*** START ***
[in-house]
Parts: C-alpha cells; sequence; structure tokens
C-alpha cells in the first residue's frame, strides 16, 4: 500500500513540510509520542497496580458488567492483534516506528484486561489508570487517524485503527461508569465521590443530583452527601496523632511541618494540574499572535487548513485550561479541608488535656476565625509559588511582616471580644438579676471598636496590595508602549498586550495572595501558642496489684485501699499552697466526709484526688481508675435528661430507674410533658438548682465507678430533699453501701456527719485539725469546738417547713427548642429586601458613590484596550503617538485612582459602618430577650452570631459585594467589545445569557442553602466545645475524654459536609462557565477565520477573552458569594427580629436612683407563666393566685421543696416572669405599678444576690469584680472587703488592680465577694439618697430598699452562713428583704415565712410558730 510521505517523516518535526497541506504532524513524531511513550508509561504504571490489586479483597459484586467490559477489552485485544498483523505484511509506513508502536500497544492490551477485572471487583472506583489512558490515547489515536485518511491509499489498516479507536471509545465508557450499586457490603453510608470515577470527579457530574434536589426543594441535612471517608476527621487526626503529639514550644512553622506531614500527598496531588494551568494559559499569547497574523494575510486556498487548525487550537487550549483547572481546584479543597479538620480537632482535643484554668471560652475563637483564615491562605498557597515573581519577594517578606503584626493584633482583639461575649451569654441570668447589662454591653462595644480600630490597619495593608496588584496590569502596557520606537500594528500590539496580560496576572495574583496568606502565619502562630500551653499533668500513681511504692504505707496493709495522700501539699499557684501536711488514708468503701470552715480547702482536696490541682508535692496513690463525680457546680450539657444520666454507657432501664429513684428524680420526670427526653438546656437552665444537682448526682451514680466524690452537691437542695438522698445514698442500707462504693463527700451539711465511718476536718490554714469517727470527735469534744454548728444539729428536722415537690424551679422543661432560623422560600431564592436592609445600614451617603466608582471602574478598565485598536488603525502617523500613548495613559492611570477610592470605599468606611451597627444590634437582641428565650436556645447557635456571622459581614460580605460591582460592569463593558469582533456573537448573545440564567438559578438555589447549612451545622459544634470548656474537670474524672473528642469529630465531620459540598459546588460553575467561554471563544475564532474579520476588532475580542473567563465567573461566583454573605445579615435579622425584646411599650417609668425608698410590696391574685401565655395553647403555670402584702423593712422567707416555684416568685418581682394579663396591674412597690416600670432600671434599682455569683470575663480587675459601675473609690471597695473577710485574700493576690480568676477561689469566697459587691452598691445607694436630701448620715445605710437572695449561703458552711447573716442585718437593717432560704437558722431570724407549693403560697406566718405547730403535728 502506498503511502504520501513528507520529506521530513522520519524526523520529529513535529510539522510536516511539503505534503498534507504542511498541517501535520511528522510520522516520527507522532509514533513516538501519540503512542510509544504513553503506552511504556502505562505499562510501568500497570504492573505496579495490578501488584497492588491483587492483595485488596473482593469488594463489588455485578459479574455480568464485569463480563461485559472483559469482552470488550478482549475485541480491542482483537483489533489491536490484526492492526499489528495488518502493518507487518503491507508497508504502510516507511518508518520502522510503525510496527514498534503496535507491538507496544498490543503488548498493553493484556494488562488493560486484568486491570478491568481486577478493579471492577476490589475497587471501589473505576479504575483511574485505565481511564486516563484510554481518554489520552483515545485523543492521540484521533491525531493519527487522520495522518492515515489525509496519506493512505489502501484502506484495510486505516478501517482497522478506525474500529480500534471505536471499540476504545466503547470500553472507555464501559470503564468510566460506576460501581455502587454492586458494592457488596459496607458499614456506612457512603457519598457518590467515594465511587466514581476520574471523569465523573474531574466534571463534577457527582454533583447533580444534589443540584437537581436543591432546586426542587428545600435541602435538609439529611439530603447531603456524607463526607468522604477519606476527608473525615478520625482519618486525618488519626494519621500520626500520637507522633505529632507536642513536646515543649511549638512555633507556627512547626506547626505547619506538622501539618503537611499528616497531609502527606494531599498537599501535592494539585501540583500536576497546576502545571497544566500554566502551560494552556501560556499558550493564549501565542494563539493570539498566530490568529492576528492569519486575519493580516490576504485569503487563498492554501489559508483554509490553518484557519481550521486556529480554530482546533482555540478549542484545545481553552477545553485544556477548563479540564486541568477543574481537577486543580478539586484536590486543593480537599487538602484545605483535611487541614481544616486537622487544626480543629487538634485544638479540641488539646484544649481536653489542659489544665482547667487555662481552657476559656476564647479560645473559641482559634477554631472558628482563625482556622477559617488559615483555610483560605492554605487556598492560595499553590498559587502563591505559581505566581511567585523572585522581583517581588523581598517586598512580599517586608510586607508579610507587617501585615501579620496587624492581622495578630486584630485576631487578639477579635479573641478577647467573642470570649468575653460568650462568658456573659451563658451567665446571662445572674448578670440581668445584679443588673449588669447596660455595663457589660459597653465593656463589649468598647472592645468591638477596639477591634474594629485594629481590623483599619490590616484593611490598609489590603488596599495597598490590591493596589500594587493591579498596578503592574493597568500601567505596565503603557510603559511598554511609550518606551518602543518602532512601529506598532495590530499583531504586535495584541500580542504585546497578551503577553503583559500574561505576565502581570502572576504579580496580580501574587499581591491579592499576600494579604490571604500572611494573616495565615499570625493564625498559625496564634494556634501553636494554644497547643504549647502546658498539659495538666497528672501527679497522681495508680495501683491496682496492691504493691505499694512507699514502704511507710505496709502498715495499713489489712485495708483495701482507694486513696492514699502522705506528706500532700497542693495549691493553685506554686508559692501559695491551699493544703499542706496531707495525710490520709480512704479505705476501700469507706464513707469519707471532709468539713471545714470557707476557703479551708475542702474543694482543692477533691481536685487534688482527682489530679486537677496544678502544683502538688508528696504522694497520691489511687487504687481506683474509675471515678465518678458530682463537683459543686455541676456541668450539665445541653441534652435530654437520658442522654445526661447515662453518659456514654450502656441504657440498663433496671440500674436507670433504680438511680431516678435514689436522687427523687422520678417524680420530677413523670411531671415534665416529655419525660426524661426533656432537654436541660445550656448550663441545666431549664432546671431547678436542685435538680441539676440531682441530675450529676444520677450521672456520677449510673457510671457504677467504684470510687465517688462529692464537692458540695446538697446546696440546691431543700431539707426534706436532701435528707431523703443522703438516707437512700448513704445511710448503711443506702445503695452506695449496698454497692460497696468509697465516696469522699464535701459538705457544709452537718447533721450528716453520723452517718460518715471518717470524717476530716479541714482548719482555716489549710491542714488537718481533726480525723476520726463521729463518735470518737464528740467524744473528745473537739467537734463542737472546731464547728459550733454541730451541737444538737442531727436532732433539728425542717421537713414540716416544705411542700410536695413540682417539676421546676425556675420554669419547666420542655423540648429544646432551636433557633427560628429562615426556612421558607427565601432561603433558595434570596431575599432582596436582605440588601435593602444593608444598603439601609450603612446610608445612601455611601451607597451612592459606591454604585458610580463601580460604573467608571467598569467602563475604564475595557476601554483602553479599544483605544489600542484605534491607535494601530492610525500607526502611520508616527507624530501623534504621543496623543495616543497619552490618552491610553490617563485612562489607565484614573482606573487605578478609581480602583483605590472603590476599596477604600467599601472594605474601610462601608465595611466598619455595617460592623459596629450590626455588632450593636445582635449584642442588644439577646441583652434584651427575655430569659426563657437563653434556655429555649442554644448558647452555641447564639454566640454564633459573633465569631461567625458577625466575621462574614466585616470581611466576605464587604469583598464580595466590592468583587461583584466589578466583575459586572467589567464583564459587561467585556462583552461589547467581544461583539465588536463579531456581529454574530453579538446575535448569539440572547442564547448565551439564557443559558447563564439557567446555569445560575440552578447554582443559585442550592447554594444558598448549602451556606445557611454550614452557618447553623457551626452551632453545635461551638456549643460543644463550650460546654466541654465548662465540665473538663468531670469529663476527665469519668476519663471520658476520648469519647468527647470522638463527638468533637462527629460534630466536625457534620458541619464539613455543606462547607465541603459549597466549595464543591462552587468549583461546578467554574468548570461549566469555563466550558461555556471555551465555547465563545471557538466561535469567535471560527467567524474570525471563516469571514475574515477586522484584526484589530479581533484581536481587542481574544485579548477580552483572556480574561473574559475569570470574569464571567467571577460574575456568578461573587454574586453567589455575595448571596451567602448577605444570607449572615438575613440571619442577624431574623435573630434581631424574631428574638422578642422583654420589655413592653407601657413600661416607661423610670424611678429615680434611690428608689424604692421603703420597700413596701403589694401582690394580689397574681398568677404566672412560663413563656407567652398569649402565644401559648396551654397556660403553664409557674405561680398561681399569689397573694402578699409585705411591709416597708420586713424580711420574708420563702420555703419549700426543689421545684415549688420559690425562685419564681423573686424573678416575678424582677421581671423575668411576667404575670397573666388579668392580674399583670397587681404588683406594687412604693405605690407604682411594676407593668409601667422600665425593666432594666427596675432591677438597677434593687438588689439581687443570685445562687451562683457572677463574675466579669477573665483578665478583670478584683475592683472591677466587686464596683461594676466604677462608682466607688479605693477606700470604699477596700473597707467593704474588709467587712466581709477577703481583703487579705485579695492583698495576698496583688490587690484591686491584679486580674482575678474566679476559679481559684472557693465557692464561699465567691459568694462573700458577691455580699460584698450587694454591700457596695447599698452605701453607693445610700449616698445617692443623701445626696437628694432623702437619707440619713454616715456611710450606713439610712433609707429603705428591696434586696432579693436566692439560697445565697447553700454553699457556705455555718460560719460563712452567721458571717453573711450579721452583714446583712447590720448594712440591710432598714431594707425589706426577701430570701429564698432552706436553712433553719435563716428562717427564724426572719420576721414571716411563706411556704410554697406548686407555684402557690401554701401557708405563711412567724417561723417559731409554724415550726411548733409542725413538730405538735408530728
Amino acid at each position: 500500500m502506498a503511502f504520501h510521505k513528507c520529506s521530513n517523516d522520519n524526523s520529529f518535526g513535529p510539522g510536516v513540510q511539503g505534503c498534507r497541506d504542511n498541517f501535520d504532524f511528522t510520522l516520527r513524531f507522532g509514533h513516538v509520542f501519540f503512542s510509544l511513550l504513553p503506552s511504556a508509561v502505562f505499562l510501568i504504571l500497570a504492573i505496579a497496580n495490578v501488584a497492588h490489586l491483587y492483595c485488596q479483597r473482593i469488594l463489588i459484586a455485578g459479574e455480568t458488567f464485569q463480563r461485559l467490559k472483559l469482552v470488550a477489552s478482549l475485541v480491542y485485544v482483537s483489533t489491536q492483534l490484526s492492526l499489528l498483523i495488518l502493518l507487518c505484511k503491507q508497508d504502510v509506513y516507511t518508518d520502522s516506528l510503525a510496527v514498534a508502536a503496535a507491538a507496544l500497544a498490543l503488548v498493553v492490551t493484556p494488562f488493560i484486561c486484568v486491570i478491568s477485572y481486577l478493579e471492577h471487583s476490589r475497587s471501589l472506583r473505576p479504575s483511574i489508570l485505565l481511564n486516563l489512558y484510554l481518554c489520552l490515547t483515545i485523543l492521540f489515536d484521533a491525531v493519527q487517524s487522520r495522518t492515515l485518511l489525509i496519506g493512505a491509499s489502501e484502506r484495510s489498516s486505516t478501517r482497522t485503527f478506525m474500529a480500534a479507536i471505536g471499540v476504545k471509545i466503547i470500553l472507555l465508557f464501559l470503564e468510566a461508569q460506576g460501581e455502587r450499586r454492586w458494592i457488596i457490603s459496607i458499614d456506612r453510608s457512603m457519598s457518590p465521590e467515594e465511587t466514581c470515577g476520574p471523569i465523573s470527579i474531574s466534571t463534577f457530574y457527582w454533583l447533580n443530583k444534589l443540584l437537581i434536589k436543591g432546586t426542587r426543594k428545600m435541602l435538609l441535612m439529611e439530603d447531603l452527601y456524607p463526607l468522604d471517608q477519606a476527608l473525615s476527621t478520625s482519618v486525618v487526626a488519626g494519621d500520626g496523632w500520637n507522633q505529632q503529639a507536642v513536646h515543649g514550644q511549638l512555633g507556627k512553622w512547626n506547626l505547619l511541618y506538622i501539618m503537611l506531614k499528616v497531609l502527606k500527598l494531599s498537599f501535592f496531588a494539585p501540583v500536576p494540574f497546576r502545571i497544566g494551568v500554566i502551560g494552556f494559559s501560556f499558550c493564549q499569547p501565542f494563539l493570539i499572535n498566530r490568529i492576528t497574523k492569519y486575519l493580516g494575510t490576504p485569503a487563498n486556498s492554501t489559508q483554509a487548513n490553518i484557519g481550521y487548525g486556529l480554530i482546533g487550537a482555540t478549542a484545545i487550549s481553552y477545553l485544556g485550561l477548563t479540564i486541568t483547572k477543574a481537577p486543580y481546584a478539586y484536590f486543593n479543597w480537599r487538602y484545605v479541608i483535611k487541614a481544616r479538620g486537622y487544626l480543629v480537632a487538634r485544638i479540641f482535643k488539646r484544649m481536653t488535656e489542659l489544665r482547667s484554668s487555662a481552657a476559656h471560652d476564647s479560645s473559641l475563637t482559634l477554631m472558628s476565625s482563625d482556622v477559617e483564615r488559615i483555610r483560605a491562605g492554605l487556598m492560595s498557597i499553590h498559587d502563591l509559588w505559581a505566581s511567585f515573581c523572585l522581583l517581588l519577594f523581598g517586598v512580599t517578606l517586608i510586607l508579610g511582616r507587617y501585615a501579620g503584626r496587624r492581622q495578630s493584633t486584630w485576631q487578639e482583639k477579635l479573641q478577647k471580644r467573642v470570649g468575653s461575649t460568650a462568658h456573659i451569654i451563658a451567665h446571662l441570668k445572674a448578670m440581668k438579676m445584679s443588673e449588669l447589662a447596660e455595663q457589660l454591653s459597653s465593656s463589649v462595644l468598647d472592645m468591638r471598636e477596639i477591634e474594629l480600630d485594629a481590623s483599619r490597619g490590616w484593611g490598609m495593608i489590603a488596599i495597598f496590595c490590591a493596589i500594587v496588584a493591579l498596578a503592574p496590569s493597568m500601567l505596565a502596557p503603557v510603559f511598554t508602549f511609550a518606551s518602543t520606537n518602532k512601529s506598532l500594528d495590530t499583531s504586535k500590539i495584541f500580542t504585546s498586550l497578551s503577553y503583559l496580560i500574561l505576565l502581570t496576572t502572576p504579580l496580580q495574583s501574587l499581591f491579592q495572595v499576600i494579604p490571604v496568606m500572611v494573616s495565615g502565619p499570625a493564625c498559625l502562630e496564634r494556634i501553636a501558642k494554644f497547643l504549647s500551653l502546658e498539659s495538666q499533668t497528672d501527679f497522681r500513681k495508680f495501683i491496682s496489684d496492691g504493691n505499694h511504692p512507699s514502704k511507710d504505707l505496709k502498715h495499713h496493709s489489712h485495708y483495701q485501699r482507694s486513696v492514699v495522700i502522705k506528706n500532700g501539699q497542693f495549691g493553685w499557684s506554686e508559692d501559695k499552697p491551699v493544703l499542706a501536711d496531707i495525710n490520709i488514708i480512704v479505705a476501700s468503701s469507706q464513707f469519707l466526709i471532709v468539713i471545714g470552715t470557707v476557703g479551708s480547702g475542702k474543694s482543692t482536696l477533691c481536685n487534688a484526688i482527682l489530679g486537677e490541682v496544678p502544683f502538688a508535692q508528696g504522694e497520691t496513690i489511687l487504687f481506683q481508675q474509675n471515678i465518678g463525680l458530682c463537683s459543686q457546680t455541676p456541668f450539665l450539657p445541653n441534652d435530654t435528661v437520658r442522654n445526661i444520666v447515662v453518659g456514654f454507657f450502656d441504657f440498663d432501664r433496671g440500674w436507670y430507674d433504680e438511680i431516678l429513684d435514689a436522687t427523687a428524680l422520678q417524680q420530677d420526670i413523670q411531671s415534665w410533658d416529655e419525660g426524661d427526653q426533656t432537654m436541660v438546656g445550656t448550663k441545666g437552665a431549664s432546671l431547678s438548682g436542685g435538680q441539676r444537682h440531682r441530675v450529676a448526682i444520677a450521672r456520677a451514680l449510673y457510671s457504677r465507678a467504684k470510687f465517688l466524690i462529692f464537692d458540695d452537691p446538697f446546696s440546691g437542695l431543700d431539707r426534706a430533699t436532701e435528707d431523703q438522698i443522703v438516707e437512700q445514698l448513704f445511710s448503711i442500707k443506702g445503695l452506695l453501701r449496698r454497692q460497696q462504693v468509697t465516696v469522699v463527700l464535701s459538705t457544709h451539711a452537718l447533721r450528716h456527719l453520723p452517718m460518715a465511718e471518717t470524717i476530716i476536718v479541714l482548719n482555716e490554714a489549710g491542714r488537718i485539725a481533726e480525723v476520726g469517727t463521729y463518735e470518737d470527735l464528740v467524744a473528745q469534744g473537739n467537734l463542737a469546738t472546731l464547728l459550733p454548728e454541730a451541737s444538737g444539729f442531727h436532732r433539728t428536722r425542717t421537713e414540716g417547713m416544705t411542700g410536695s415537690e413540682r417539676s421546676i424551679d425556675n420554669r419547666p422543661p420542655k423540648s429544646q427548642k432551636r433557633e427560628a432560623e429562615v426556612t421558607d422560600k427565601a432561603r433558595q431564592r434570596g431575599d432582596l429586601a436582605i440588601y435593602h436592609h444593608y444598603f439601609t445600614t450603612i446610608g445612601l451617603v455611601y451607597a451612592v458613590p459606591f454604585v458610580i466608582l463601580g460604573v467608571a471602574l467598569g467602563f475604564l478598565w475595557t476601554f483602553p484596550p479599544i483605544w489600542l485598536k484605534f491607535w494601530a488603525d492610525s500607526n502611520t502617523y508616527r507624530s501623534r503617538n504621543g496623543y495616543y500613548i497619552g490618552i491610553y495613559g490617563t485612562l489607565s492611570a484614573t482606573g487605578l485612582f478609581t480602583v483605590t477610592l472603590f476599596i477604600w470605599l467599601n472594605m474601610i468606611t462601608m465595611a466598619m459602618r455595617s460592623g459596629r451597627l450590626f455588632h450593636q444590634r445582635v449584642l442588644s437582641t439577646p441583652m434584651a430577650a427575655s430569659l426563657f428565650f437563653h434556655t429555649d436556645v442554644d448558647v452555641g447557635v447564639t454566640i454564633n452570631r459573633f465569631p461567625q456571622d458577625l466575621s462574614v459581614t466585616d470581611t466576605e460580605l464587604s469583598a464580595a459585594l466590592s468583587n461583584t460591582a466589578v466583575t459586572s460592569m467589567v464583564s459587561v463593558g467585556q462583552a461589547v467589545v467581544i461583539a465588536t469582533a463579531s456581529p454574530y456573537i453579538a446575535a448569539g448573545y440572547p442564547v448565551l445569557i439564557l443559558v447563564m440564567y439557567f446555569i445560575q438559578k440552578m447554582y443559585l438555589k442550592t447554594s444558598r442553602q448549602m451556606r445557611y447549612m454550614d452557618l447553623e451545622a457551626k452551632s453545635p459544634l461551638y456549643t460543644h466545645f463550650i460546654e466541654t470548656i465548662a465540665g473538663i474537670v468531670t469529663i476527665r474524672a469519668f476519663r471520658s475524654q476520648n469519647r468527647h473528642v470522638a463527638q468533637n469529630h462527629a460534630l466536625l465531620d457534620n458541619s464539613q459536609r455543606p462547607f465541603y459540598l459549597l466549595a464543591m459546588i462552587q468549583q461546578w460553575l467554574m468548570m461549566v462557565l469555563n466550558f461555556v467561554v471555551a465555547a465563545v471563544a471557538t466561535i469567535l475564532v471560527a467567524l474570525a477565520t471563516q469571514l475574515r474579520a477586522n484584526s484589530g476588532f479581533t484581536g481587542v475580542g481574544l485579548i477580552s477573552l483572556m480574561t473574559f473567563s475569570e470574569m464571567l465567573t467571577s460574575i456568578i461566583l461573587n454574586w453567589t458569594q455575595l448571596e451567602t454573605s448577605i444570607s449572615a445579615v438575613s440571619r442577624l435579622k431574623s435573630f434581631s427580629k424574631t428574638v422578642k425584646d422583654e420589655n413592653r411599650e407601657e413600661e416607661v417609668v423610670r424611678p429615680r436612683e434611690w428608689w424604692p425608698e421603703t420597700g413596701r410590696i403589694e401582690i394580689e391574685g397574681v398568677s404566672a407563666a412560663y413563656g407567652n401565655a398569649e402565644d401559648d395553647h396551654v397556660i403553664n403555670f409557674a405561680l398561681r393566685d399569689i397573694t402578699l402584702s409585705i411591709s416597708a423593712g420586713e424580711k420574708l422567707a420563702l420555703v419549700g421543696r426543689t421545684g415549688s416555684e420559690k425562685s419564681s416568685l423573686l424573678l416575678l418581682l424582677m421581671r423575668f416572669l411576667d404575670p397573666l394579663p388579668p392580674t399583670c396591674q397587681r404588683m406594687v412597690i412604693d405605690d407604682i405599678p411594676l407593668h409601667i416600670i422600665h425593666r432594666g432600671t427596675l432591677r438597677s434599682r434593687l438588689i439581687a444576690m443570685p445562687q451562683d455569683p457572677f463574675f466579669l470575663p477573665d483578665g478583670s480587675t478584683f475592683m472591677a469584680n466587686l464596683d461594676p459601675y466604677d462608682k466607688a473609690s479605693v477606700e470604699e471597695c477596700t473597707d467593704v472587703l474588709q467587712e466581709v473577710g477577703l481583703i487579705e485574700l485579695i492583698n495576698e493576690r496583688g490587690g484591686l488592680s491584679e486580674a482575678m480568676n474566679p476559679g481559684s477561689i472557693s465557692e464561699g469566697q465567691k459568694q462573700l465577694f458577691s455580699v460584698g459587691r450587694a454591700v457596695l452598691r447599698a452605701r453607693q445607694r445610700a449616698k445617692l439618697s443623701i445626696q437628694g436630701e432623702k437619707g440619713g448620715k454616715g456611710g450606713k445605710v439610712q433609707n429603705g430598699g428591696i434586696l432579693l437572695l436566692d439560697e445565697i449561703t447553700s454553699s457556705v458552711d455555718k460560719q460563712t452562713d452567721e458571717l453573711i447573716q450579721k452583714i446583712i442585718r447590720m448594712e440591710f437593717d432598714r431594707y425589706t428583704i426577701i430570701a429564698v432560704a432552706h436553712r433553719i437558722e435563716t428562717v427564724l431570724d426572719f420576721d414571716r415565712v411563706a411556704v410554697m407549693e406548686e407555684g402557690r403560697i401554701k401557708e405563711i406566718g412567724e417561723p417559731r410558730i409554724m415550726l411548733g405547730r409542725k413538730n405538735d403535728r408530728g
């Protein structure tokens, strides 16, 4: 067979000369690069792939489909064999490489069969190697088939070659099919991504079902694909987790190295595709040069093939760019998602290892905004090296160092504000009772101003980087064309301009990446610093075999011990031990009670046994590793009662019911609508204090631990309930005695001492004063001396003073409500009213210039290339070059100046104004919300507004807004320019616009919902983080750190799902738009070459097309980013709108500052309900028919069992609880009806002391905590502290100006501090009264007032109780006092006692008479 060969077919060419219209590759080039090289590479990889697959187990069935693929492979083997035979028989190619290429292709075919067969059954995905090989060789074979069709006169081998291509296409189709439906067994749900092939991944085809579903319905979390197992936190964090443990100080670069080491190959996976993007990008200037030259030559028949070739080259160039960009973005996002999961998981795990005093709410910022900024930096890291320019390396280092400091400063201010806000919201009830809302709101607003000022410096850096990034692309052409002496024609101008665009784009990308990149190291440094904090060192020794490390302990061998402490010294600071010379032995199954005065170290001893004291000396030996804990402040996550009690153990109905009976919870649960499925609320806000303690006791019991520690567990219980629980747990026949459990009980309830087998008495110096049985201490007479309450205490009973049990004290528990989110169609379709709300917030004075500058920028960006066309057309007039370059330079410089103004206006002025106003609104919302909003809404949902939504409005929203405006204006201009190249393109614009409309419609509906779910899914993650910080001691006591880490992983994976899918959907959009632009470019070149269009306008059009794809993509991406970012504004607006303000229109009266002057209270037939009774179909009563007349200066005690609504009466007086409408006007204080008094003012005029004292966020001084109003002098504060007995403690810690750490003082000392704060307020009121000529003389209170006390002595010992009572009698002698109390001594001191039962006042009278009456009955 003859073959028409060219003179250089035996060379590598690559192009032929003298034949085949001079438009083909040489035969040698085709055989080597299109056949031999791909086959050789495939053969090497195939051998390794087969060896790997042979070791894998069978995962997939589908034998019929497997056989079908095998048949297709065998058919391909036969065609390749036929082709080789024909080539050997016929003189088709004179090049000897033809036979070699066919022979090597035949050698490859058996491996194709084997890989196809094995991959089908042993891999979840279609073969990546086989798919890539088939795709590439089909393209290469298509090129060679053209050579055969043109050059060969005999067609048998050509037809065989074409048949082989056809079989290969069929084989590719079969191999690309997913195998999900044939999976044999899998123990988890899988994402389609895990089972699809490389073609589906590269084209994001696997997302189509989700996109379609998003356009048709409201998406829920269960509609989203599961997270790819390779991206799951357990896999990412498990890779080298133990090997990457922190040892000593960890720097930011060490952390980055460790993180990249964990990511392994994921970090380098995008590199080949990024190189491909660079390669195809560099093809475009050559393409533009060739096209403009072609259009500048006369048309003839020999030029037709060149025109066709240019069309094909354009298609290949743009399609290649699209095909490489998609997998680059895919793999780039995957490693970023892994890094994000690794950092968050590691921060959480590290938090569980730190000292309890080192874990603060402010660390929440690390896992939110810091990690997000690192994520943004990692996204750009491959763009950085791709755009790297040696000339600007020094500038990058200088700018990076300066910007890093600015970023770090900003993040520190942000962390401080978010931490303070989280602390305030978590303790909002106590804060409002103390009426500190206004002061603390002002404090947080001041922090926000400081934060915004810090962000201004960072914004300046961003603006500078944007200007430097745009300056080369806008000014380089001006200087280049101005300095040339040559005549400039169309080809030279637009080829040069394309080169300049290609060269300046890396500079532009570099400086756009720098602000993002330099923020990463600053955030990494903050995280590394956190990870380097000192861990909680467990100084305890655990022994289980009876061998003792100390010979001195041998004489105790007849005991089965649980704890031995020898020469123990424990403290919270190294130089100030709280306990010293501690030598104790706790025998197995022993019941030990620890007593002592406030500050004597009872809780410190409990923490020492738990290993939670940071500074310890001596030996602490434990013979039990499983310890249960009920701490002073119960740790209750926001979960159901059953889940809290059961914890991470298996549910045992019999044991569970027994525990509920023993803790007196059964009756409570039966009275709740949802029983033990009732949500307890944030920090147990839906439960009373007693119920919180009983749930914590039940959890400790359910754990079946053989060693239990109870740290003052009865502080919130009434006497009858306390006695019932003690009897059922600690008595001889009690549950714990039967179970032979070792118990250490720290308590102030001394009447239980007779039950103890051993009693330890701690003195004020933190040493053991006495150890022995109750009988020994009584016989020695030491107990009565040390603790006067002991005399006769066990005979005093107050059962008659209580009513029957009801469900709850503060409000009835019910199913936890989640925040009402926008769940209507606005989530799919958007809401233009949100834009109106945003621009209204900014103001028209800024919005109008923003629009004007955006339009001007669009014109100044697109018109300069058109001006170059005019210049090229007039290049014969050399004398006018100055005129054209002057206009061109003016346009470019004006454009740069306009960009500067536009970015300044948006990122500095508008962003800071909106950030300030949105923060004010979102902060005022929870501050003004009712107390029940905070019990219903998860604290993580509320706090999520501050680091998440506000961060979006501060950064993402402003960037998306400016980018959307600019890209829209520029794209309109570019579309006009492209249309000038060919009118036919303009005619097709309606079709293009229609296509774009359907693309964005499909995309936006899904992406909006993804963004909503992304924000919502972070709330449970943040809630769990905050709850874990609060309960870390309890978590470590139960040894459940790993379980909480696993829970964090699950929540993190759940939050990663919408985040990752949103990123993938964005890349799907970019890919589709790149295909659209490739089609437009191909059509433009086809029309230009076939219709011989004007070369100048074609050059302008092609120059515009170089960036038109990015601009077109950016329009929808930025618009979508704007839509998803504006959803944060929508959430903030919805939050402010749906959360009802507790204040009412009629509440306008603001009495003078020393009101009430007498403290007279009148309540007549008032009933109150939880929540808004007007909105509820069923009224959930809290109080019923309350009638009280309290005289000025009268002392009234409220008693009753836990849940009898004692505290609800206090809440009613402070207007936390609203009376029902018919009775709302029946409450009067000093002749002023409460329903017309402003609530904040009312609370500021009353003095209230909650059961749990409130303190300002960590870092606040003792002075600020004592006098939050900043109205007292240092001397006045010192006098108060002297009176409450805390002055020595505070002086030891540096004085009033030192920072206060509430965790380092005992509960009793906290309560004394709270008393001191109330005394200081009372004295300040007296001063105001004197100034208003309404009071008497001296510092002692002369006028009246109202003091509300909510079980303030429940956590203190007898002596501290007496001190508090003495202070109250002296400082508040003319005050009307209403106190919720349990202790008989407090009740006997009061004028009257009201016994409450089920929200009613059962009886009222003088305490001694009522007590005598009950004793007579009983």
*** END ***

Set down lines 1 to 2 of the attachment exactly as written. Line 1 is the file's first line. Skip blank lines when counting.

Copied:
[in-house]
Parts: C-alpha cells; sequence; structure tokens